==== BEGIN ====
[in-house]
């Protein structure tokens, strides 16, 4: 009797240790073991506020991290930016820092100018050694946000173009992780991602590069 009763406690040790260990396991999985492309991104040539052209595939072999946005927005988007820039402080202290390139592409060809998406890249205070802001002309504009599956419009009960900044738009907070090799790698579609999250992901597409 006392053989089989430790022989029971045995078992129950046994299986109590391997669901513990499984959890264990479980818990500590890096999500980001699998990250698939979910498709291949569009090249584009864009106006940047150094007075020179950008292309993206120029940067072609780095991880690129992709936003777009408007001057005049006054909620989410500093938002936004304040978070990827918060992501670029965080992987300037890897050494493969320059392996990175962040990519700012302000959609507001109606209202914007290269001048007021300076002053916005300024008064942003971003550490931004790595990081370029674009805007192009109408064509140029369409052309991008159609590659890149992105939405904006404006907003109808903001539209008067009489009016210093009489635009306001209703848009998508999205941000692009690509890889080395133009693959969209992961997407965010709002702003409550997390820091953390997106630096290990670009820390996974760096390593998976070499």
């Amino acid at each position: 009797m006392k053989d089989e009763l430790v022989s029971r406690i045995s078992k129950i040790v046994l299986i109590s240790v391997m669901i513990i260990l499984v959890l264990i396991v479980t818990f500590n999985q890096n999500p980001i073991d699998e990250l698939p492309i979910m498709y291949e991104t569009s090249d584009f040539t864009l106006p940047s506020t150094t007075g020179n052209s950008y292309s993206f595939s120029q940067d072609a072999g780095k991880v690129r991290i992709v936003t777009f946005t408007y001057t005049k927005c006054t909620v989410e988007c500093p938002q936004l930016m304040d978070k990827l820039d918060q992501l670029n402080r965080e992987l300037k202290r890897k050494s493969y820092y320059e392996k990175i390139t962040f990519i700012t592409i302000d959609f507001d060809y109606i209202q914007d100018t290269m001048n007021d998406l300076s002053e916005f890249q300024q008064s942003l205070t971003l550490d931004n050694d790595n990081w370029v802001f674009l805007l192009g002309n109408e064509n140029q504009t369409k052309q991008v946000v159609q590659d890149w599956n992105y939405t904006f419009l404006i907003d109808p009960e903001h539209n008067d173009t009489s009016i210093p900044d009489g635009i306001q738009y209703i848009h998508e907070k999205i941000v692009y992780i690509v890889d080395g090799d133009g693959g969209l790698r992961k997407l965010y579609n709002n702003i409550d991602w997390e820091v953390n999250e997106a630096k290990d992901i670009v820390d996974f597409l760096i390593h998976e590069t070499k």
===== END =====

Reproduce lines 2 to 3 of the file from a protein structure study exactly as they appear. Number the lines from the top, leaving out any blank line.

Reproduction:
């Protein structure tokens, strides 16, 4: 009797240790073991506020991290930016820092100018050694946000173009992780991602590069 009763406690040790260990396991999985492309991104040539052209595939072999946005927005988007820039402080202290390139592409060809998406890249205070802001002309504009599956419009009960900044738009907070090799790698579609999250992901597409 006392053989089989430790022989029971045995078992129950046994299986109590391997669901513990499984959890264990479980818990500590890096999500980001699998990250698939979910498709291949569009090249584009864009106006940047150094007075020179950008292309993206120029940067072609780095991880690129992709936003777009408007001057005049006054909620989410500093938002936004304040978070990827918060992501670029965080992987300037890897050494493969320059392996990175962040990519700012302000959609507001109606209202914007290269001048007021300076002053916005300024008064942003971003550490931004790595990081370029674009805007192009109408064509140029369409052309991008159609590659890149992105939405904006404006907003109808903001539209008067009489009016210093009489635009306001209703848009998508999205941000692009690509890889080395133009693959969209992961997407965010709002702003409550997390820091953390997106630096290990670009820390996974760096390593998976070499």
């Amino acid at each position: 009797m006392k053989d089989e009763l430790v022989s029971r406690i045995s078992k129950i040790v046994l299986i109590s240790v391997m669901i513990i260990l499984v959890l264990i396991v479980t818990f500590n999985q890096n999500p980001i073991d699998e990250l698939p492309i979910m498709y291949e991104t569009s090249d584009f040539t864009l106006p940047s506020t150094t007075g020179n052209s950008y292309s993206f595939s120029q940067d072609a072999g780095k991880v690129r991290i992709v936003t777009f946005t408007y001057t005049k927005c006054t909620v989410e988007c500093p938002q936004l930016m304040d978070k990827l820039d918060q992501l670029n402080r965080e992987l300037k202290r890897k050494s493969y820092y320059e392996k990175i390139t962040f990519i700012t592409i302000d959609f507001d060809y109606i209202q914007d100018t290269m001048n007021d998406l300076s002053e916005f890249q300024q008064s942003l205070t971003l550490d931004n050694d790595n990081w370029v802001f674009l805007l192009g002309n109408e064509n140029q504009t369409k052309q991008v946000v159609q590659d890149w599956n992105y939405t904006f419009l404006i907003d109808p009960e903001h539209n008067d173009t009489s009016i210093p900044d009489g635009i306001q738009y209703i848009h998508e907070k999205i941000v692009y992780i690509v890889d080395g090799d133009g693959g969209l790698r992961k997407l965010y579609n709002n702003i409550d991602w997390e820091v953390n999250e997106a630096k290990d992901i670009v820390d996974f597409l760096i390593h998976e590069t070499k």